3D is intrinsically parallel. We find parallelism at the level at which data is manipulated (4 component vector), but also with the instructions applied to that data. GPU manufacturers have understood that fact well and it's around this main idea (which constitutes the main difference between graphics and CPUs) that 3D chips are built.
Consequently, an increase in parallelism is the best way to increase GPU performances Compare Prices on ATI Radeon HD 3870 X2. Whether you're talking about geometrical units, pixel pipelines or steam processors, the history of the evolution of graphic card performances is largely related to the one telling the number of those units. The only limit is the physical size of the chip, the increase in which has slowly led to an explosion of production costs. In the end, optimization of processes is the only thing that allows us to increase the quota of transistors that a GPU architecture can hold (their size doesn't vary too much) and thus the number of computational units.
To outgrow this limit, the founding fathers of 3D introduced the idea of multiplying chips. Once again, this approach is largely beneficial in the GPU world, as tasks can be easily parallelized and assigned to a specific chip while still limiting the number of exchanges between the different GPUs, unlike what you might have seen with multi-CPU solutions. Thus the Infinite Reality from Silicon Graphics was conceived and meant to be largely configurable, the different parts of the graphical pipeline being implemented on independent cards: Geometry Engine, Raster Manager, Display Generator.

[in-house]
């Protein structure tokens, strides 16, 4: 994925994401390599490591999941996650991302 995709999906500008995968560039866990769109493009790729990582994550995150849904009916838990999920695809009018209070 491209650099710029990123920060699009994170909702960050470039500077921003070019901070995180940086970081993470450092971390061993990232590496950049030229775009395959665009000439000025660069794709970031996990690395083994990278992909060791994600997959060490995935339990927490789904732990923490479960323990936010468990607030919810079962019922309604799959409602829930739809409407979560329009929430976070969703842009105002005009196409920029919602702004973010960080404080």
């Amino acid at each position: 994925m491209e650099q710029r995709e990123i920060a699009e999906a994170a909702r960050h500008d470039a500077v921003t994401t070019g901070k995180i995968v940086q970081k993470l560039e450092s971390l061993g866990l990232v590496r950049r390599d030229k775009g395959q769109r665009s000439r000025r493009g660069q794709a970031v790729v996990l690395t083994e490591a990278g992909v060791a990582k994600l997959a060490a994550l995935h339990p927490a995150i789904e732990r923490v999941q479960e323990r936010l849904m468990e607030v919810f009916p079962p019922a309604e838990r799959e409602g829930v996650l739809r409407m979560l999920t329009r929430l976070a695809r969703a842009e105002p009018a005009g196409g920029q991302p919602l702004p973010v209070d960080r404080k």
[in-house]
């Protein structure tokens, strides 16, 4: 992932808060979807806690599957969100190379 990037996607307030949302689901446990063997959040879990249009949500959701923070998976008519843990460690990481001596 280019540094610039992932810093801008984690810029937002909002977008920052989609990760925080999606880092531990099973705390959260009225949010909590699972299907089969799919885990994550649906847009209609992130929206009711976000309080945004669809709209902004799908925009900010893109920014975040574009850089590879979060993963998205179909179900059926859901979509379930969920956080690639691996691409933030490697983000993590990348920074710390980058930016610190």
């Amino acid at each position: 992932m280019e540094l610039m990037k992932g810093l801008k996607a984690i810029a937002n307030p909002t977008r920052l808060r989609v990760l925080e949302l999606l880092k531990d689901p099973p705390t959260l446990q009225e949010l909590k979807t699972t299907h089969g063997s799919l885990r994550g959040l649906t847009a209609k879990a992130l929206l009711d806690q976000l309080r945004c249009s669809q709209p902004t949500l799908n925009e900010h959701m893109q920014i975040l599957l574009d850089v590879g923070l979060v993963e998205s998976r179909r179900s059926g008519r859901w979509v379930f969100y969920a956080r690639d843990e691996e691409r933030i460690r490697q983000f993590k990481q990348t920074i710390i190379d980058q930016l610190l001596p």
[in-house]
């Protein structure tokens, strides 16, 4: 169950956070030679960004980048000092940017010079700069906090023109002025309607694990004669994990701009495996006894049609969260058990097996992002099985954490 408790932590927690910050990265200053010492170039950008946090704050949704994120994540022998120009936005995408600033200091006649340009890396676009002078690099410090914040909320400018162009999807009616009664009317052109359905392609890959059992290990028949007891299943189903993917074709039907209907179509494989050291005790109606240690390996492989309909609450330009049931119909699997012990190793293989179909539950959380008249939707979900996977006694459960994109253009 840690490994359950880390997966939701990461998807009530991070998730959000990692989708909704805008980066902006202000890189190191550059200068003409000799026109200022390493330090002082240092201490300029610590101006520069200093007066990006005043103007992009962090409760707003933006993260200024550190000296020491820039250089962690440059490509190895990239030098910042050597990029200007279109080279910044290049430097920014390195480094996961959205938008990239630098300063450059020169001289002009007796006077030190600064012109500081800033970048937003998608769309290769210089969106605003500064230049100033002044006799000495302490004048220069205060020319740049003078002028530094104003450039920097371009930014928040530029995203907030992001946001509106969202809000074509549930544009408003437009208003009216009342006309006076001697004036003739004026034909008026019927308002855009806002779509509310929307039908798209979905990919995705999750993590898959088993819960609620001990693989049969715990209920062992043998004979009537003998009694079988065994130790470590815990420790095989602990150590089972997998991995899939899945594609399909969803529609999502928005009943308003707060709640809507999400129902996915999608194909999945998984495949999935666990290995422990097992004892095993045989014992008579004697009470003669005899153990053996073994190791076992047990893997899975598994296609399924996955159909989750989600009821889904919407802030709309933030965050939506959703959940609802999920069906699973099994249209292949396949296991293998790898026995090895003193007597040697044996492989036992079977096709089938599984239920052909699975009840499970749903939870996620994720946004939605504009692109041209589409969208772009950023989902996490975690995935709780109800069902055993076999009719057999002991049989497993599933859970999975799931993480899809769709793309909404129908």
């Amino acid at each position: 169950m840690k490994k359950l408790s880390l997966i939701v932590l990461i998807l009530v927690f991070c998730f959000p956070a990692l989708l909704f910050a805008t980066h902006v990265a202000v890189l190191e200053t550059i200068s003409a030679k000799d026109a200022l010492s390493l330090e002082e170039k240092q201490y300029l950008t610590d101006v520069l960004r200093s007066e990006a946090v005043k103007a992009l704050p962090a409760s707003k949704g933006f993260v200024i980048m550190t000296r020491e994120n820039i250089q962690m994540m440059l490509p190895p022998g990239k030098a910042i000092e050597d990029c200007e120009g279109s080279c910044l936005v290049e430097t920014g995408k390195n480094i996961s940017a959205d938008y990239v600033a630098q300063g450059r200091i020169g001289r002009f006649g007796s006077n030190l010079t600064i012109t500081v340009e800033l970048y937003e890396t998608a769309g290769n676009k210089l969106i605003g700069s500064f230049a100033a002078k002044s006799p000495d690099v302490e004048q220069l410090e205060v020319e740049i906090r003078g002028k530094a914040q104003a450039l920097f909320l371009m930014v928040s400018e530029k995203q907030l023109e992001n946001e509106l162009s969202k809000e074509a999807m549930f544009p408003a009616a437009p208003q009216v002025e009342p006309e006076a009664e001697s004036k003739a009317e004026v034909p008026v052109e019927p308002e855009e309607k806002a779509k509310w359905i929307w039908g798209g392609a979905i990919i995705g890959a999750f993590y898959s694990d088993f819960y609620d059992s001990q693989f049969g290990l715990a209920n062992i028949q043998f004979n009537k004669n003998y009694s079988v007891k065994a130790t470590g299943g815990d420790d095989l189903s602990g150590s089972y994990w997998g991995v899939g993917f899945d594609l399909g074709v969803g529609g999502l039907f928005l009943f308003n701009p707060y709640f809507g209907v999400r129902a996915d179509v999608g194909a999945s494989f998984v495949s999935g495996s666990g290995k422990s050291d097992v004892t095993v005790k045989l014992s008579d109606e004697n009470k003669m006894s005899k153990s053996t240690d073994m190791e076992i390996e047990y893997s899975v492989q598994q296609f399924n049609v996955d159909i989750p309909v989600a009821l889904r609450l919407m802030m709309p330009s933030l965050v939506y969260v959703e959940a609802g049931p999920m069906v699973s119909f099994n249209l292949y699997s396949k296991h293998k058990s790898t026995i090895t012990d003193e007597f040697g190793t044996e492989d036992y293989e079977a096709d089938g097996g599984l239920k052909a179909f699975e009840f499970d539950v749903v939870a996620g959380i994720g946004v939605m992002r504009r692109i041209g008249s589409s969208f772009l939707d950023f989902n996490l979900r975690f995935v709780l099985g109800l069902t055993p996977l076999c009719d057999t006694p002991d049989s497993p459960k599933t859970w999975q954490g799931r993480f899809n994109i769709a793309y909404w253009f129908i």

It could be set up using multiple configurations and it was even possible to add cards to increase workstation performances. The Rasterization diagram is complex and aims to intelligently balance the workload, either between the 80 image engines of each Raster Manager, or the different Raster Managers. To do so, it operates using tiles that vary in size depending on the number of Raster Manager.